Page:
Contributed by GIVT
5/02/2020 - GIVT
At midnight on the 1st of February 2020, the United Kingdom officially left the European Union. A transition period now applies until midnight on the 31st of December, with 2021 heralding a new era in pan-European relations. Much has been said about Brexit and the questions of passports, and visas, driving licences, and duty free, but what about passenger’s rights when it comes to delayed or cancelled flights?
Current passenger right’s legislation
Until the 31st of January 2020 UK citizens enjoyed the same protection as all other EU citizens for flight disruptions. Regulation (EU) No. 261/2004 stipulates all the details pertaining to when and why airlines are liable to pay passengers for flight disruptions that they caused.
Airlines also have a duty of care to customers for delayed flights or cancelled flights including provision of food and drinks, accommodation, alternate flights, and ticket refunds. More information on all passenger rights can be found at givt.com.
Transition period 1st February to 31st of December
For the remainder of 2020 things will remain essentially unchanged. For all intents and purposes the UK will remain as a de facto member of the EU and all flight to and from the UK or with a UK registered airline will be treated the same as any other EU country or airline. “UK citizens and travellers will still remain protected by EU regulation (EU) 261/2004 in 2020. And should they have any flight problems, we’re always on hand, ready to help.” – says Elżbieta Tyszka, main Attorney-at-law at GIVT.
2021 – After the transition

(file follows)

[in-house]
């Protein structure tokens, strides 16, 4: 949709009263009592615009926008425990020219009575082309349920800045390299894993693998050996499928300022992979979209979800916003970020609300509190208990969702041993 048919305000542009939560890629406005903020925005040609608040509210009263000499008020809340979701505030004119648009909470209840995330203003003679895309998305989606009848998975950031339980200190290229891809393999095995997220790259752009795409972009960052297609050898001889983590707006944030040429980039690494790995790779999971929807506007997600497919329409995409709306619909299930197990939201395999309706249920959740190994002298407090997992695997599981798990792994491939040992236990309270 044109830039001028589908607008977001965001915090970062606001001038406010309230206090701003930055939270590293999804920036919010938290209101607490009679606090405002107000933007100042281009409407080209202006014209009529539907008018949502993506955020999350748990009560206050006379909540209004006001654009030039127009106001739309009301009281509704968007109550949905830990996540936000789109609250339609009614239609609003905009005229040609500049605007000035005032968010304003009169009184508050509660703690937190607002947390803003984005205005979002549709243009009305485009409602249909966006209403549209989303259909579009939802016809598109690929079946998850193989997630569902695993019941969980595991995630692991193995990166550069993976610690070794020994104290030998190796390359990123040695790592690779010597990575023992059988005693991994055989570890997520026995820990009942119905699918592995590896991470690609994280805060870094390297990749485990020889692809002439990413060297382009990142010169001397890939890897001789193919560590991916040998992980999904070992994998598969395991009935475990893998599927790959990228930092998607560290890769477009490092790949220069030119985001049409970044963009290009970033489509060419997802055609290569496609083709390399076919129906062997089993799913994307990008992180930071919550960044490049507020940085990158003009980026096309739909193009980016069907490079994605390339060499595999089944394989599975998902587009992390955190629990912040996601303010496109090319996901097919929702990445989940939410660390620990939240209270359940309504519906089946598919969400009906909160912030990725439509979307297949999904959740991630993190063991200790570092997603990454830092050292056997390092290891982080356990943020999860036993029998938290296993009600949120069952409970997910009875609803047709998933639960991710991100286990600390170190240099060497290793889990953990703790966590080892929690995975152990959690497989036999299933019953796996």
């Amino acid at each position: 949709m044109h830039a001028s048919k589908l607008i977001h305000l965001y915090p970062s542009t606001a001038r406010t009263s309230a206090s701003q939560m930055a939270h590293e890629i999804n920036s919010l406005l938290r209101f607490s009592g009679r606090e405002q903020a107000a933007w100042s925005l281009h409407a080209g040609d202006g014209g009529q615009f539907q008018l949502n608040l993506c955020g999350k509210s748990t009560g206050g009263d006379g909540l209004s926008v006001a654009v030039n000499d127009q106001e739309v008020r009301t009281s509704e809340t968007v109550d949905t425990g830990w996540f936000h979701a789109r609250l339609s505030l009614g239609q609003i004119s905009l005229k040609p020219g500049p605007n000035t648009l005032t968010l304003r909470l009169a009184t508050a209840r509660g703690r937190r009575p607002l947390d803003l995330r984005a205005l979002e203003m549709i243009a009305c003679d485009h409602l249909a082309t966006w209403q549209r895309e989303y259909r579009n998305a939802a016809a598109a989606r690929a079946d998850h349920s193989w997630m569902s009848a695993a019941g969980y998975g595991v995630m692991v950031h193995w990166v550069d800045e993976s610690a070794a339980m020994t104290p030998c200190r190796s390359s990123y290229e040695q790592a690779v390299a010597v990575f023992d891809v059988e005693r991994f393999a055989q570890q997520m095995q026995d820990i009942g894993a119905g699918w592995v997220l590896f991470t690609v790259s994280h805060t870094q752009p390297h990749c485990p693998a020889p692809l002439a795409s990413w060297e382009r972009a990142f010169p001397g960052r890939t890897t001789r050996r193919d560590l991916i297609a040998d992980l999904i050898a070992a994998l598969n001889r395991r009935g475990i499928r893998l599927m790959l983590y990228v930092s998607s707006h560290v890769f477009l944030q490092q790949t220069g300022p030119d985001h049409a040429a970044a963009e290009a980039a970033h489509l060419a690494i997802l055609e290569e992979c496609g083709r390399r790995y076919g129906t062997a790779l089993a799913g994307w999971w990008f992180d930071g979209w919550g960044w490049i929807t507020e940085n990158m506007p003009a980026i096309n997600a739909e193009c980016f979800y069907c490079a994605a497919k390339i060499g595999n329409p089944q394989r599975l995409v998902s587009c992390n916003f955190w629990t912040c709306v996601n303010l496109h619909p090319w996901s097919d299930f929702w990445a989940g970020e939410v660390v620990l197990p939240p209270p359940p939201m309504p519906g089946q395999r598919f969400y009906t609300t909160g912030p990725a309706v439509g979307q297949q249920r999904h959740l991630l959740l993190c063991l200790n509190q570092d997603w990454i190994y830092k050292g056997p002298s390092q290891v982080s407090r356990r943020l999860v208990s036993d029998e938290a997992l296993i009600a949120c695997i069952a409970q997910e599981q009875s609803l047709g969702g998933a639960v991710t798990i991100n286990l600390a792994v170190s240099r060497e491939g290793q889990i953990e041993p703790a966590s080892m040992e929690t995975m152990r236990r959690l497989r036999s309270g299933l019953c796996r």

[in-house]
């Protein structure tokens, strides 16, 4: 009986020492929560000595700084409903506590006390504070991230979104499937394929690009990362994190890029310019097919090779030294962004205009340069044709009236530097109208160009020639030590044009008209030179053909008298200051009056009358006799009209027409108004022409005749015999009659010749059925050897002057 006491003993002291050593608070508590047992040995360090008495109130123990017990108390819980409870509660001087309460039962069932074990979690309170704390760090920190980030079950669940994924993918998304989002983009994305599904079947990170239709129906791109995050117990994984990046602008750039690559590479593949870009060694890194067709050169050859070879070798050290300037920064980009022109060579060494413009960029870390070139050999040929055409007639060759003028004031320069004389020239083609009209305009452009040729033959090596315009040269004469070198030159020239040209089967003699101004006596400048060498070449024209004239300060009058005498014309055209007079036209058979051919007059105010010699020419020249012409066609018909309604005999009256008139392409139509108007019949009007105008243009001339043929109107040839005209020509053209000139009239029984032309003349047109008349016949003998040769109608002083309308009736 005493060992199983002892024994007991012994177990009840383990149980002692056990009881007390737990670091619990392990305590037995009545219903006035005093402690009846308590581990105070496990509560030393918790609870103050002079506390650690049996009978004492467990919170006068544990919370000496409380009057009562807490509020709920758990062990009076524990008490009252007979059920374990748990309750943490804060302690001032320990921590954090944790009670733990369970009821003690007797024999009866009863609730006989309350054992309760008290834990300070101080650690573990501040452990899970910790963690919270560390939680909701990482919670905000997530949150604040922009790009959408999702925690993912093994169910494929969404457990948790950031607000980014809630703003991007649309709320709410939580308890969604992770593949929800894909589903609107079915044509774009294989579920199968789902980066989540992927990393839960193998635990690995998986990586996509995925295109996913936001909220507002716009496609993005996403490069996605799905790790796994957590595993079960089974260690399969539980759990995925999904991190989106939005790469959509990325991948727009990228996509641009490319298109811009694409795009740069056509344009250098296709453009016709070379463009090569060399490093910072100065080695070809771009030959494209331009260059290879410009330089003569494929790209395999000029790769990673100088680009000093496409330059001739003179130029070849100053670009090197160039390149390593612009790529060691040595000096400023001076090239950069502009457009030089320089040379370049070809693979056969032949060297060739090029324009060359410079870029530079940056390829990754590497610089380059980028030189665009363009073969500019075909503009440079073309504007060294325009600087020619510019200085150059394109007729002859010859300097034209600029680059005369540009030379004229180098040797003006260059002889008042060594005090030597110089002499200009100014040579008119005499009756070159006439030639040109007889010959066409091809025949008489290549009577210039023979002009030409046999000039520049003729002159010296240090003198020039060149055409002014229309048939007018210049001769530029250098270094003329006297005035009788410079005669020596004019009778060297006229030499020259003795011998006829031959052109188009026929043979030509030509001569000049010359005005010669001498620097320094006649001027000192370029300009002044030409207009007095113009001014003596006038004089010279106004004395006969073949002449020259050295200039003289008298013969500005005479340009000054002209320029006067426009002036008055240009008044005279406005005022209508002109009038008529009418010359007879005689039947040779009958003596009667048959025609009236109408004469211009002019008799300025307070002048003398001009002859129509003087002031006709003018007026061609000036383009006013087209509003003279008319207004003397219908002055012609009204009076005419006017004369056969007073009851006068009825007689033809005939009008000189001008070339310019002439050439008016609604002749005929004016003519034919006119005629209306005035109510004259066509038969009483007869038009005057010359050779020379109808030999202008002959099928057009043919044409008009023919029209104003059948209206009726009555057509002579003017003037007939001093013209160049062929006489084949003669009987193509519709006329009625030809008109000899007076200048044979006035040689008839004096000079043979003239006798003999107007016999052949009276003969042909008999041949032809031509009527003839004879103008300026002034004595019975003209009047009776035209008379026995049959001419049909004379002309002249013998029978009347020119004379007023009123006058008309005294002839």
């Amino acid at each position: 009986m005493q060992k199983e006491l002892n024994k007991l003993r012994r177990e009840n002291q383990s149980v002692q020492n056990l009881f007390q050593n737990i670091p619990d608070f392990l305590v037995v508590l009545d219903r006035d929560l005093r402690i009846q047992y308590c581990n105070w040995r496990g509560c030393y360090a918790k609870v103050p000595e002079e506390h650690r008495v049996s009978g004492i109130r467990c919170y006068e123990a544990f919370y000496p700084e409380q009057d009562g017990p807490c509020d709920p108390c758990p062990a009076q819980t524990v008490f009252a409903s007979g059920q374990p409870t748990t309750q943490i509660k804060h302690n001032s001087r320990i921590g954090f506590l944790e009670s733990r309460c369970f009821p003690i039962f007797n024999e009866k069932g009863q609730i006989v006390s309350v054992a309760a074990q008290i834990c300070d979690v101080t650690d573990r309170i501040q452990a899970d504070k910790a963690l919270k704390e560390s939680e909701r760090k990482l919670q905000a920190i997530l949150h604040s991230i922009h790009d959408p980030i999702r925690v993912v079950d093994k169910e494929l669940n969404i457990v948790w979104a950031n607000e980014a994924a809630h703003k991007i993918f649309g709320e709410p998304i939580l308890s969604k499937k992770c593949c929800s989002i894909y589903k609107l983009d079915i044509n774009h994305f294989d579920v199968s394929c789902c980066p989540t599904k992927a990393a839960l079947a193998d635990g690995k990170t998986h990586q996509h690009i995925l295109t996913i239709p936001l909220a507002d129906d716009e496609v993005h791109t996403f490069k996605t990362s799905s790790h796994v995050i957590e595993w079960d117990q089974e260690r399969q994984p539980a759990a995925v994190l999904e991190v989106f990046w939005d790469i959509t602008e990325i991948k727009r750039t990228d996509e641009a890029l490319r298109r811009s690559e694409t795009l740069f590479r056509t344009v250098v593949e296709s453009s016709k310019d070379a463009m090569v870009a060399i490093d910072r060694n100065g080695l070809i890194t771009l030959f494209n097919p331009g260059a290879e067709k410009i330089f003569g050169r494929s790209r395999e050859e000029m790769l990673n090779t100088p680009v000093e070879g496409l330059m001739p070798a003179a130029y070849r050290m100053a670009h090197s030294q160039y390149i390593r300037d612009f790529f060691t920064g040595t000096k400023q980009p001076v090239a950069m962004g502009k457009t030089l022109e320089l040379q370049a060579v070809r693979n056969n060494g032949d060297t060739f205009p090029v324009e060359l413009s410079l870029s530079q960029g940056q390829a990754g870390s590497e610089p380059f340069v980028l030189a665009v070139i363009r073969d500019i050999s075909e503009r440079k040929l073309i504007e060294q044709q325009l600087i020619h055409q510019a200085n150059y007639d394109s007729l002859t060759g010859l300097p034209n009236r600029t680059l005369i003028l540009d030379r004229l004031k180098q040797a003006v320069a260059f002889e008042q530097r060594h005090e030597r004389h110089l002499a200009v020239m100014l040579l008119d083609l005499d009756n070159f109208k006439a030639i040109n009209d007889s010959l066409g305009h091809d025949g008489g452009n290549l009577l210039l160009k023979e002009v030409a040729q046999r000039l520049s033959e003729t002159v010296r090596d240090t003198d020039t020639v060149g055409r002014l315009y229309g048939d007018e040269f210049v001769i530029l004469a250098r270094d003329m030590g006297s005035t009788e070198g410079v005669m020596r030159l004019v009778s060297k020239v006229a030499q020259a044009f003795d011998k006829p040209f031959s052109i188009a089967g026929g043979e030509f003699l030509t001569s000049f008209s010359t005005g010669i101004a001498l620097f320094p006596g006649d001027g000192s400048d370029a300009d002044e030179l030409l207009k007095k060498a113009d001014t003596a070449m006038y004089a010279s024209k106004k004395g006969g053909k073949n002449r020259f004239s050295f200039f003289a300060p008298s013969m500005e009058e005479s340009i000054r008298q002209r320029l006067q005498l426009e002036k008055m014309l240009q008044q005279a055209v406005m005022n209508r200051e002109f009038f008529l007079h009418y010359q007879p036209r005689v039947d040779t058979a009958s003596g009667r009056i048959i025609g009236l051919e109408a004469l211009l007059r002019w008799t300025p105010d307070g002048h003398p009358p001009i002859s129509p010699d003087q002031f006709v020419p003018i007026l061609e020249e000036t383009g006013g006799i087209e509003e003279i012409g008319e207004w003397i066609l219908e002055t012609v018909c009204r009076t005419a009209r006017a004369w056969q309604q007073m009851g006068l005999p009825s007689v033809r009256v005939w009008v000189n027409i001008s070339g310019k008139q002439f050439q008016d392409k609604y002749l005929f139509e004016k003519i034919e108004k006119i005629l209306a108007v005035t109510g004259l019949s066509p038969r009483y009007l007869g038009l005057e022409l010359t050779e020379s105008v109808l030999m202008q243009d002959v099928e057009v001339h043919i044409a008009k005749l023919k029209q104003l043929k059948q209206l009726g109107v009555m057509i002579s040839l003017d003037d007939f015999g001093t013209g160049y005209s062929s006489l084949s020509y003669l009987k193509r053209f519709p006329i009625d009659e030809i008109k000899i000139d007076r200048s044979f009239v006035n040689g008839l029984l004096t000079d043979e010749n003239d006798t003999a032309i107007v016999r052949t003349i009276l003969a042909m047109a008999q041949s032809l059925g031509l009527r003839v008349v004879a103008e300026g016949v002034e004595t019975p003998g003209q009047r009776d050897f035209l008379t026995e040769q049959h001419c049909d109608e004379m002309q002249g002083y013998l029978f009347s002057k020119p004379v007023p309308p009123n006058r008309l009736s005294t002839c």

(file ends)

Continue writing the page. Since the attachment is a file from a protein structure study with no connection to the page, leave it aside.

The British Conservative government has pledged to enshrine the same rules as European Union Regulation (EU) No. 261/2004 in UK law. This would mean that the UK would operate like other non-EU countries such as Switzerland and Iceland and still uphold the same pan European legislation.
What happens if there is no agreement?
Should an agreement on aviation passenger rights between the UK and the EU not be made before 2021 then, potentially, a situation would exist whereby the UK would be excluded from current legislation. This would immediately affect all airlines registered in the UK. Below is a list of all major, low cost, charter and regional airlines currently registered in the UK:
In addition, each of the above airlines flying to an EU country would still be covered by these provisions, but if the flight was from the UK to an EU country, then they would be covered only if the carrier was registered in the EU. Example flight: British Airways flight London to New York, would no longer be covered, as British Airways is not registered in the EU and neither the departure nor arrival airports are within the EU. Also, the question as to whether the parent company of a UK subsidiary like Ryanair UK or Wizz Air UK could be held liable remains unclear.
If in doubt you can always check givt.com for updated details of all flights to or from the UK.
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